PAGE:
int main() or void main() 
Author Message
 int main() or void main()

hai,
just wondering about the mainline
of C program, i ve seen some programmers
write C code as "int main()" as well as
"void main()" and i am wondering why is that?
can anyone give me good answer to this?
also they often put "return 0" at the end
of "int main()" why?
please explain! can u give me the sample case
which one to use?
thank you

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Fri, 29 Nov 2002 03:00:00 GMT  
 int main() or void main()

(Purpen) wrote in comp.lang.c:

Quote:
> Unless the code was written in Embedded C which makes the return value
> redundant.

> Purpen :)

> Flame suit on...




> >comp.lang.c:

> >> hai,
> >> just wondering about the mainline
> >> of C program, i ve seen some programmers
> >> write C code as "int main()" as well as
> >> "void main()" and i am wondering why is that?
> >> can anyone give me good answer to this?
> >> also they often put "return 0" at the end
> >> of "int main()" why?
> >> please explain! can u give me the sample case
> >> which one to use?
> >> thank you

> >int main() is defined and required by the ANSI/ISO International
> >Standard for C.  Those who write void main() are either careless,
> >sloppy programmers who do not care about portability, or do not really
> >know the language but just know what works with a particular compiler
> >they are familiar with.

> >For more information see these two articles:

> >http://home.att.net/~jackklein/ctips01.html#int_main
> >http://home.att.net/~jackklein/ctips01.html#return

> >Jack Klein

I am most likely far more familiar with using C in what the standard
calls a "freestanding" environment than most, since I've been
programming embedded systems in C and other languages for twenty
years.

I specifically do not go into this level of detail because it is only
likely to add to the confusion of a newcomer to C who asks this
question.

BTW, the simple fact that the code runs in an embedded system does NOT
mean that main() never returns, nor that it never returns a value.

Jack Klein
--
Home: http://jackklein.home.att.net



Fri, 29 Nov 2002 03:00:00 GMT  
 int main() or void main()
Ok Point taken. I always try to obey the rule that int main() is
correct.

When I first started using Turbo C years ago, even the example code
had void main(void), what chance have beginners got with that sort of
stuff around.

I realise that the return value may still exist on embedded systems,
but the point was that it is not always needed, but with 20yrs
experience of this I don't need to tell you that.

Thanks for being so understanding of an argumentative sod... (pardon
my spelling ! I'm Welsh)

Purpen



Quote:
>I am most likely far more familiar with using C in what the standard
>calls a "freestanding" environment than most, since I've been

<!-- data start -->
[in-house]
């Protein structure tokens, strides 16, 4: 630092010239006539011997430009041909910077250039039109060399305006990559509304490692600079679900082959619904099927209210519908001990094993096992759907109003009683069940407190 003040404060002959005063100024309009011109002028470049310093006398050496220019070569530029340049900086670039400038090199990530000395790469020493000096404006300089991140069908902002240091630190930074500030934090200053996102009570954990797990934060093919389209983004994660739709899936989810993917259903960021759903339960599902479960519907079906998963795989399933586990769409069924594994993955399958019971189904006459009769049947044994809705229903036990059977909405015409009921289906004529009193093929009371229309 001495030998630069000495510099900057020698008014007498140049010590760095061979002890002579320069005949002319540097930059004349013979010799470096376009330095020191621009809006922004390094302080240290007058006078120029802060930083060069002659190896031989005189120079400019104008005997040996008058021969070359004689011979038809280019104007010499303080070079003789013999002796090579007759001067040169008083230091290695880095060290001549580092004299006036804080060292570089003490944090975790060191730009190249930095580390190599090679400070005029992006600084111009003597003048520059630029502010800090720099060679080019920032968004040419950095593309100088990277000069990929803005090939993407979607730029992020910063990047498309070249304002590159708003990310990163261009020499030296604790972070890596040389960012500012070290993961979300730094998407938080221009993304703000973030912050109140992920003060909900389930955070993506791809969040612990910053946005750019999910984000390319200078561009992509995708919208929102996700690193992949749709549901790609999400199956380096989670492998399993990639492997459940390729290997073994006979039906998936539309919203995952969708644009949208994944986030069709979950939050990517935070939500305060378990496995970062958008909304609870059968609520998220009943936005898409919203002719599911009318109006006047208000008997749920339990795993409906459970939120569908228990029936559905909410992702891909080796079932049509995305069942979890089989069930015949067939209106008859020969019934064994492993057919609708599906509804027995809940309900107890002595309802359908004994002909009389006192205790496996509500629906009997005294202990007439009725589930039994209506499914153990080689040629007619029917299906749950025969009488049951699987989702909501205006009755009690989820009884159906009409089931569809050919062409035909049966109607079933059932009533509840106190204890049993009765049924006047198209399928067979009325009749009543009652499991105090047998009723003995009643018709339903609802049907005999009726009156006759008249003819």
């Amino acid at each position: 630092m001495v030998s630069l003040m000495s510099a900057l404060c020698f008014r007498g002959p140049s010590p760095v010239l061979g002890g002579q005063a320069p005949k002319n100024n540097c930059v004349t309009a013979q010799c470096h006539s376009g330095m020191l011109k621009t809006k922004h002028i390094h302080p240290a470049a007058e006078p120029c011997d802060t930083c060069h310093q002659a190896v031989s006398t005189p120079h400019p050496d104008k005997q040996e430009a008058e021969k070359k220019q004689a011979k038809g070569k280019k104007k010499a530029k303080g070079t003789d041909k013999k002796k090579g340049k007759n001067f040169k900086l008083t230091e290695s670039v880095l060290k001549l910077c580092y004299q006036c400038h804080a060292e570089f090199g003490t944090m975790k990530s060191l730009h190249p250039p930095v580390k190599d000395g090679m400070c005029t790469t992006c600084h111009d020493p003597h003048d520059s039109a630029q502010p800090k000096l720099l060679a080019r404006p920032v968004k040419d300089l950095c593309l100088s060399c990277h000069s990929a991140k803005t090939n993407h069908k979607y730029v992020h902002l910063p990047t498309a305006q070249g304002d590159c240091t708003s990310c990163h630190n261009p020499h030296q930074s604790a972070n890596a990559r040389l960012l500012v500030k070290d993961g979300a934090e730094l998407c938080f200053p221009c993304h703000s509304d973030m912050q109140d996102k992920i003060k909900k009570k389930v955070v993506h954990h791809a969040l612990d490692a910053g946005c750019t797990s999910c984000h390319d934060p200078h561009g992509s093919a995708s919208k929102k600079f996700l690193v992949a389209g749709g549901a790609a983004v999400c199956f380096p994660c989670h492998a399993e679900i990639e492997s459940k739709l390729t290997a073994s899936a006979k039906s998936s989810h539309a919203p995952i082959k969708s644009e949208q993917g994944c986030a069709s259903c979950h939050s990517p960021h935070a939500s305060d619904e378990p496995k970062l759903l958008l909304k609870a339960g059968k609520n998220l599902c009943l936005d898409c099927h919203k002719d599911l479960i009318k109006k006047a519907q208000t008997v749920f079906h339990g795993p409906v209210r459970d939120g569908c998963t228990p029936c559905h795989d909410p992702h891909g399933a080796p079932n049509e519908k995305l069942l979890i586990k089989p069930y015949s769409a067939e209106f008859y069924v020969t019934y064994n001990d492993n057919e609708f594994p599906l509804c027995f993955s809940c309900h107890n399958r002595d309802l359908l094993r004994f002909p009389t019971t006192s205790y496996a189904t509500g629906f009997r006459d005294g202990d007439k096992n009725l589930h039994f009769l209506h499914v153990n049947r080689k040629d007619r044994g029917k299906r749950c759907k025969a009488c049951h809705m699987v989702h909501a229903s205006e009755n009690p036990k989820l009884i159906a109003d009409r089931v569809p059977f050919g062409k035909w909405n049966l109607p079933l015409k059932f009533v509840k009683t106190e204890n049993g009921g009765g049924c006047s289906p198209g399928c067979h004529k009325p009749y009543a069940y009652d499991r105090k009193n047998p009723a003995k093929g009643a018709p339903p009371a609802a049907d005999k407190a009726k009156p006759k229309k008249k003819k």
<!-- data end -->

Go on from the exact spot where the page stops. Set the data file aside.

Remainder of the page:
>programming embedded systems in C and other languages for twenty
>years.

>I specifically do not go into this level of detail because it is only
>likely to add to the confusion of a newcomer to C who asks this
>question.

>BTW, the simple fact that the code runs in an embedded system does NOT
>mean that main() never returns, nor that it never returns a value.

>Jack Klein
>--
>Home: http://jackklein.home.att.net



Fri, 29 Nov 2002 03:00:00 GMT  
 int main() or void main()

Quote:

>Unless the code was written in Embedded C which makes the return value
>redundant.

Not necessarily; the requirements related to the startup function in a
freestanding environment are entirely up to that environment. If
the requirements say that you have to return the value 42 from the
startup function long beeblebrox(double) then that's what you will do.

There are systems in which the main OS is started from within a monitor
program.  It's possible for that OS to shut down and return to the monitor,
giving it a termination status.

For example, if you shut down the operating system on a Sun Sparcstation it's
possible to return to that monitor with a ``program terminated successfully''
type message, the ``program'' being Solaris, BSD or Linux or what have you. ;)
Presumably, such a program can terminate unsuccessfully or abnormally as well
and there is a way for it to indicate that to the monitor.

--
#exclude <windows.h>



Fri, 29 Nov 2002 03:00:00 GMT  
 int main() or void main()
Ok Point taken. I always try to obey the rule that int main() is
correct.

When I first started using Turbo C years ago, even the example code
had void main(void), what chance have beginners got with that sort of
stuff around.

I realise that the return value may still exist on embedded systems,
but the point was that it is not always needed, but with 20yrs
experience of this I don't need to tell you that.

Thanks for being so understanding of an argumentative sod... (pardon
my spelling ! I'm Welsh)

Purpen



Quote:
>I am most likely far more familiar with using C in what the standard
>calls a "freestanding" environment than most, since I've been
>programming embedded systems in C and other languages for twenty
>years.

>I specifically do not go into this level of detail because it is only
>likely to add to the confusion of a newcomer to C who asks this
>question.

>BTW, the simple fact that the code runs in an embedded system does NOT
>mean that main() never returns, nor that it never returns a value.

>Jack Klein
>--
>Home: http://jackklein.home.att.net



Fri, 29 Nov 2002 03:00:00 GMT  
 
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